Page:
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Michael K. Stenstrom, Ph.D., P.E.     

5714 Boelter Hall
Department of Civil and Environmental Engineering
University of California
Los Angeles, CA 90095-1593
Phone: (310) 825-1408      Fax: (310) 206-2222
B.S., Electrical and Computer Engineering, (1971), Clemson University
M.S., Environmental Systems Engineering (1972), Clemson University
Ph.D., Environmental Systems Engineering (1976), Clemson University
 Selected Awards and Honors
ASCE Fellow and Honorary Member, Water Environment Federation Fellow
AEESP Frederick George Pohland Award for Sustained and Outstanding Efforts to Bridge Environmental Engineering Research, Education and Practice
Los Angeles Regional Water Quality Control Board, Water Quality Award, 2005
Los Angeles Regional Water Quality Control Board, Innovation in Water Quality, 2002
DOW Chemical Company, Environmental Care Award, 1996
Water Environment Federation, Harrison Prescott Eddy Research Medal, 1992
Board Certified Environmental Engineer, American Academy of Environmental Engineers, 1989
ASCE Walter L. Huber Civil Engineering Research Prize, 1989
AEESP/Engineering Science  Award for the best doctoral thesis relevant to sanitary engineering  practice, 1975
High Honors Undergraduate,Tau Beta Pi, Phi Kappa Phi, Sigma Xi, Chi Epsilon, Undergraduate Scholarships,NSF graduate fellowship, 1969
 Research Interests
  My research interests center around process development for water and wastewater treatment systems, including mathematical modeling and optimization. More recently I have applied these mathematical techniques to urban runoff and stormwater issues.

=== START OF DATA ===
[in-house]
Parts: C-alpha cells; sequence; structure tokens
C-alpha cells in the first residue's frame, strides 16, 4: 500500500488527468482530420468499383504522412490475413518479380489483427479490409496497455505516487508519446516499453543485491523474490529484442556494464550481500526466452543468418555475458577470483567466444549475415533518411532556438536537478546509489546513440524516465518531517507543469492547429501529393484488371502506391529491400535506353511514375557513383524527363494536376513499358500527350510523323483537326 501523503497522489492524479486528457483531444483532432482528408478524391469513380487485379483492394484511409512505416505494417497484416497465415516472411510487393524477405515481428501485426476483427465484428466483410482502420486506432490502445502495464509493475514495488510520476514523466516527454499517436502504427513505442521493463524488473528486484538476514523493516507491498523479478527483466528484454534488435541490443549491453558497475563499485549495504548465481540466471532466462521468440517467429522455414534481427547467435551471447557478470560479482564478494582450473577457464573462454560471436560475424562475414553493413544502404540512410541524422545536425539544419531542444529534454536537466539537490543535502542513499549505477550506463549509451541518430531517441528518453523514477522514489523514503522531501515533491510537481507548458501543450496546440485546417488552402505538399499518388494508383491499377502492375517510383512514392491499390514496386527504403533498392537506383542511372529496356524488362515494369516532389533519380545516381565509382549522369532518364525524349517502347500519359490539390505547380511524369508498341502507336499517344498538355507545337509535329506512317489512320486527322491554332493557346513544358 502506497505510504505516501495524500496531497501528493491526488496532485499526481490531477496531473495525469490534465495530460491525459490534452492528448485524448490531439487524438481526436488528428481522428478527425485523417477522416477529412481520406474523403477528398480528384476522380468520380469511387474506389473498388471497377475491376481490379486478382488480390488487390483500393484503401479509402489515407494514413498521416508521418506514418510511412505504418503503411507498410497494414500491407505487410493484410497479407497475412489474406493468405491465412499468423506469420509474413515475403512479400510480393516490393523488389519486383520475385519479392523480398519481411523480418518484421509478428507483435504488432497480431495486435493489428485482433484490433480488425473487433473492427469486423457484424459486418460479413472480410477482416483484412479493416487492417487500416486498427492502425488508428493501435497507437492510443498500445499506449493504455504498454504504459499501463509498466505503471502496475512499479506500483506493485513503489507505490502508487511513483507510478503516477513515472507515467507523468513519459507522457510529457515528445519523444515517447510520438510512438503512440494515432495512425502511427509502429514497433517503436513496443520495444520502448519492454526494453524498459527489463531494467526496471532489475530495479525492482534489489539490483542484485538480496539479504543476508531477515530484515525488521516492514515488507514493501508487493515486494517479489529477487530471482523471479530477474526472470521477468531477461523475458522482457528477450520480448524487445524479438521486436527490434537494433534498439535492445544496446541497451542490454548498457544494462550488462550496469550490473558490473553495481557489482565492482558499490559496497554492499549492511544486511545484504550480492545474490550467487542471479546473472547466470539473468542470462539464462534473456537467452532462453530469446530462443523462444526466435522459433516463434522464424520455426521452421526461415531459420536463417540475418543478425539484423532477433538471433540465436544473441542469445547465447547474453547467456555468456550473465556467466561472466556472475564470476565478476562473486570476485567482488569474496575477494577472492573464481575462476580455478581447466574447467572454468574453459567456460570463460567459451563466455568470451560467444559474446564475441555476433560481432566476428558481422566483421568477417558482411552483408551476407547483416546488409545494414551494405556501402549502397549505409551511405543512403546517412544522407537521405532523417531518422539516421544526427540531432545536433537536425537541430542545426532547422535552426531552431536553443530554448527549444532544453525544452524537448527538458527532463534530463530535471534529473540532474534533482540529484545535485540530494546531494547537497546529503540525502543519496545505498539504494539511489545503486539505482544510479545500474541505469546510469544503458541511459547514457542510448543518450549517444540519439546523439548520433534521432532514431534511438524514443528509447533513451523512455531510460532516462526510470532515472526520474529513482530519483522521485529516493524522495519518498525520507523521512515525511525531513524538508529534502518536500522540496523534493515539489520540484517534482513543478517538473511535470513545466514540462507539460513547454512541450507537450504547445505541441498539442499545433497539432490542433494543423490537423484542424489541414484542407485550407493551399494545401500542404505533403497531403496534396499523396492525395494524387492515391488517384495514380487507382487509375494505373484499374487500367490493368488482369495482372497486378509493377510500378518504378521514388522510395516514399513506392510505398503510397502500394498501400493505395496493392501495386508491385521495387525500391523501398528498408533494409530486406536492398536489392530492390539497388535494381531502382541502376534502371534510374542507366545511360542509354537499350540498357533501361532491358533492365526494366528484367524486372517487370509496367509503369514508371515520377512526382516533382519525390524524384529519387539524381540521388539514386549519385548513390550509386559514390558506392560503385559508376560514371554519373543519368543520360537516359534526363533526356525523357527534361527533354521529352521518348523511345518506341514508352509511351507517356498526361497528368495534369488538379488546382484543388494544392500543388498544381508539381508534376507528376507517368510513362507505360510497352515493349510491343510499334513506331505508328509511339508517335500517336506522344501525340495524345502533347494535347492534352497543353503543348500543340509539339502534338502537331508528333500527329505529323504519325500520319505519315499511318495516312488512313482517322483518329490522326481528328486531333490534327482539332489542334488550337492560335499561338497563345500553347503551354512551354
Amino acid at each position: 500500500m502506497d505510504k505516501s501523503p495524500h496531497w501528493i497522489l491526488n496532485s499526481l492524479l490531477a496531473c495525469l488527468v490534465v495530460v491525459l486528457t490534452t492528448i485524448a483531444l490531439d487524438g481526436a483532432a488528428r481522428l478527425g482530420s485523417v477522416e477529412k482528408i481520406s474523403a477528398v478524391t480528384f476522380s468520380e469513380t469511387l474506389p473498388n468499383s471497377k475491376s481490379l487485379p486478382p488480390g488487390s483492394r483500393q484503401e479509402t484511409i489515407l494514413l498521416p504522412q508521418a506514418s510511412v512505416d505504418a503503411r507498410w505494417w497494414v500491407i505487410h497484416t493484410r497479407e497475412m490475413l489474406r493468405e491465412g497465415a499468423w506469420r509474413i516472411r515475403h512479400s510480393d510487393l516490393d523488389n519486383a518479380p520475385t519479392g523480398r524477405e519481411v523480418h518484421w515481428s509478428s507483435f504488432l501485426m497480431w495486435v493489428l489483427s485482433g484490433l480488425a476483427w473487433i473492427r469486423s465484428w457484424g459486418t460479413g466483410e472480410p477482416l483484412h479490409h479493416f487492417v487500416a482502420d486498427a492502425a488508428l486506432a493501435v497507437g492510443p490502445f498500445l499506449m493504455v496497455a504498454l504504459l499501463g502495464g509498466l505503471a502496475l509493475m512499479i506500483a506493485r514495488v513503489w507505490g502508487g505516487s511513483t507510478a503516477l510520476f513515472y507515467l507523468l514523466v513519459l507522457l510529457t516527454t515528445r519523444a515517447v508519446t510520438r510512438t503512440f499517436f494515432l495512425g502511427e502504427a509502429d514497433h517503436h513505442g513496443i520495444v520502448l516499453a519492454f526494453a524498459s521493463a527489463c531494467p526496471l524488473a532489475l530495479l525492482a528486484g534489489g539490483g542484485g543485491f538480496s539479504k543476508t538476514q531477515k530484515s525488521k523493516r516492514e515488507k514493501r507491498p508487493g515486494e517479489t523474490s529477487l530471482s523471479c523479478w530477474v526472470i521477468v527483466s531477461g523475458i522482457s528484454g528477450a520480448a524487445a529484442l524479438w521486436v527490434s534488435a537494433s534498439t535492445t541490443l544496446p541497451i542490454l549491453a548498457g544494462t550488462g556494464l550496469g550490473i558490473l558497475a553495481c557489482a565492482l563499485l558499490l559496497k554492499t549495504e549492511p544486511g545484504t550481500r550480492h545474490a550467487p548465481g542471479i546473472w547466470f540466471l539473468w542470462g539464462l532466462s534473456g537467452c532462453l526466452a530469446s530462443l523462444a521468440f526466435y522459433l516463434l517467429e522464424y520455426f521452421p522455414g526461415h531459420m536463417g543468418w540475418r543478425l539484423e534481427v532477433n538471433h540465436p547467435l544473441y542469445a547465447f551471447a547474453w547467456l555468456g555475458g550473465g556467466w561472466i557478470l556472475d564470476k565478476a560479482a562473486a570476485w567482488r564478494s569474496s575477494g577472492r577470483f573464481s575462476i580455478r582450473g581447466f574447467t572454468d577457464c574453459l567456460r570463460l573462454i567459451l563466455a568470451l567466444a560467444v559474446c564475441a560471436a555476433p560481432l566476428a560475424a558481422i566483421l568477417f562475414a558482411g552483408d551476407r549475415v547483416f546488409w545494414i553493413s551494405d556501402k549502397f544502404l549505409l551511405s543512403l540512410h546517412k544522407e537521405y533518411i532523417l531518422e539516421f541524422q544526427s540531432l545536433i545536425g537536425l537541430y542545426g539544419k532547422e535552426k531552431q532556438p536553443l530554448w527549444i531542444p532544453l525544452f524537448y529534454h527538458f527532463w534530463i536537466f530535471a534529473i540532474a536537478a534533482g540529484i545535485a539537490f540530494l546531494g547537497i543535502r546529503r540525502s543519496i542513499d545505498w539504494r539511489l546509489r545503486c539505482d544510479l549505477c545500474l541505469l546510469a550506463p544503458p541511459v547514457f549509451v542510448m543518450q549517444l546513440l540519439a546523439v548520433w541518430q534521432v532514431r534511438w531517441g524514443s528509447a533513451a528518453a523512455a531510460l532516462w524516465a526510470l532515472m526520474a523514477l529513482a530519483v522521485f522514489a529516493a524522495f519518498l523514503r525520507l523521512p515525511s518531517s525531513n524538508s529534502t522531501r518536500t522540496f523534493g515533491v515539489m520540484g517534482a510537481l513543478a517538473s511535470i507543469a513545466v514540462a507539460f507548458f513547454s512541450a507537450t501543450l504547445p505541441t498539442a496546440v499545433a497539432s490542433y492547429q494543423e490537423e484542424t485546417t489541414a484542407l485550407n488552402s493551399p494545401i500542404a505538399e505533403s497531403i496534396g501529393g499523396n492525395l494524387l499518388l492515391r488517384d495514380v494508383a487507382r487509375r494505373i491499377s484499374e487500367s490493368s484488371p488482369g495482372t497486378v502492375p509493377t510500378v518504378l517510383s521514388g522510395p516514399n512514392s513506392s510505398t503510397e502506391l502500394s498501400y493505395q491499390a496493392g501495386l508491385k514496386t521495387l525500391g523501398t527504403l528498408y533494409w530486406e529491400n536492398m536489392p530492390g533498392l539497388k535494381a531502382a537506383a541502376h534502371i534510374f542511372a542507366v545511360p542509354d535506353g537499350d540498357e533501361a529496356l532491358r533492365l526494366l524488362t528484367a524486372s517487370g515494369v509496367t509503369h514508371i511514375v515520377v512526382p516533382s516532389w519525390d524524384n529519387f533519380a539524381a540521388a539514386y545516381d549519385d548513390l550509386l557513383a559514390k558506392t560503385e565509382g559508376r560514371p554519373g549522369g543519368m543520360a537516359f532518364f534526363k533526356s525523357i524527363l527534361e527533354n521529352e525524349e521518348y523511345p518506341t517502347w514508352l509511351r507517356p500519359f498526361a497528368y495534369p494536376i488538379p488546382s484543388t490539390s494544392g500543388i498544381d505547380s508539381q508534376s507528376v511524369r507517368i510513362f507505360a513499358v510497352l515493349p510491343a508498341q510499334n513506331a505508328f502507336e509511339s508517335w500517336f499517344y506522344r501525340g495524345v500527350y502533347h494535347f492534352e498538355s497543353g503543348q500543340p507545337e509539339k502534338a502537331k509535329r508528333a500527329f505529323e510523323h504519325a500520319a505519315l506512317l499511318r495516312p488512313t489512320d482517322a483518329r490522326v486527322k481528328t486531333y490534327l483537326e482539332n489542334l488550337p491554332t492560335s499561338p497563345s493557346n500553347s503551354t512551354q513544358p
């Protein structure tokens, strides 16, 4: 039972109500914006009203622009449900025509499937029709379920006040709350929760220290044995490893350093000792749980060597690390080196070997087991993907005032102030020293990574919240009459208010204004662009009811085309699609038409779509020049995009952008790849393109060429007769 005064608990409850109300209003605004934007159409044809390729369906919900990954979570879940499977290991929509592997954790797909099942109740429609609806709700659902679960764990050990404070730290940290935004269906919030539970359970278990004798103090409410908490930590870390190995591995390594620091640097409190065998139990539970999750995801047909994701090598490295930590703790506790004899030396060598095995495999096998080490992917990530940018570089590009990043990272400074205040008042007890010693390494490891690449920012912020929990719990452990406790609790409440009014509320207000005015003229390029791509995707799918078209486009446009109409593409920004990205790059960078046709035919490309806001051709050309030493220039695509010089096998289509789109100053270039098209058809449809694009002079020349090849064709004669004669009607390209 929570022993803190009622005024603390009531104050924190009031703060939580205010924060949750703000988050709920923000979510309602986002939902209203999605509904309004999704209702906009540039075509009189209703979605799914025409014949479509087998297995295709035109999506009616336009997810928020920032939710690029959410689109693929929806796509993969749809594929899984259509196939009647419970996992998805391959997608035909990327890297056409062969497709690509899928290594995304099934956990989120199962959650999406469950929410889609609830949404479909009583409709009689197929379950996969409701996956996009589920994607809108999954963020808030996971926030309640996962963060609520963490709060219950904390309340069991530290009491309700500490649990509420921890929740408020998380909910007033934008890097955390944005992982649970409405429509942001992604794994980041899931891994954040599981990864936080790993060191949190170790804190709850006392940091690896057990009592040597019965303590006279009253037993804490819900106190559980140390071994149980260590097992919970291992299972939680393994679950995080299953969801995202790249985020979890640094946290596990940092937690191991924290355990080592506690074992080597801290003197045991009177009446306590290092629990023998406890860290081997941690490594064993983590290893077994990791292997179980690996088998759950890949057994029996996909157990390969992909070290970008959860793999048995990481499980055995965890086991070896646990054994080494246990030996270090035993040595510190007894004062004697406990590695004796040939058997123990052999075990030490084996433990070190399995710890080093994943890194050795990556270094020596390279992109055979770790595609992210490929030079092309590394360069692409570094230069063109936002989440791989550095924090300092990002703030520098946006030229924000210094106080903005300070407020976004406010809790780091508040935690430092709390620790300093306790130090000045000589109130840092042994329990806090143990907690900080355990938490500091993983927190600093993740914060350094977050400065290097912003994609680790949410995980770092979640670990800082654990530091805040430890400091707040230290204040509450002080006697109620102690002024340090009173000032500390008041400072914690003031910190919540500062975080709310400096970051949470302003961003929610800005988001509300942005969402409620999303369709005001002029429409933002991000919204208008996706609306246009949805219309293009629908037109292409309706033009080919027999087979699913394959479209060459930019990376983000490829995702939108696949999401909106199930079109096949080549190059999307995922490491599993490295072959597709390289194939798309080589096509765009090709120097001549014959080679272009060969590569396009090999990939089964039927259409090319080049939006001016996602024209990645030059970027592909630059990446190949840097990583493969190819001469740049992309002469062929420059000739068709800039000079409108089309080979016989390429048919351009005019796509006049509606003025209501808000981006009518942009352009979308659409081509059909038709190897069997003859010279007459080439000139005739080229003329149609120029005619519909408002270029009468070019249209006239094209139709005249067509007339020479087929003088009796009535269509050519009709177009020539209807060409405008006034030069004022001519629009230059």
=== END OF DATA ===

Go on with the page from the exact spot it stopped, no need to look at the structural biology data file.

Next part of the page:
Recent experimental work has focused on estimating oxygen transfer in activated sludge plants, including high purity oxygen plants. Field studies are being conducted at plants to ascertain fine pore diffuser fouling rates and develop cleaning techniques. This work is coupled with theoretical and laboratory scale work to better determine the effects of surfactants on oxygen transfer through dynamic surface tension measurements.

My most recent funded research relates to energy conservation at water and wastewater treatment plants. We have developed a Windows-based tool for monitoring energy efficiency with the objective of helping plant managers identify cost-effective projects to conserve energy.

In the past several years, we have worked extensively with stormwater issues. We developed a model to predict pollutant emissions to Santa Monica Bay from non-point sources. We have also developed several non-point source pollutant controls and evaluated several commercially available units. Our largest  project evaluated  first flush runoff from California highways and resulted in analytical definitions of storm and seasonal first flush, as well as creating an extremely large data base of high runoff water quality. .
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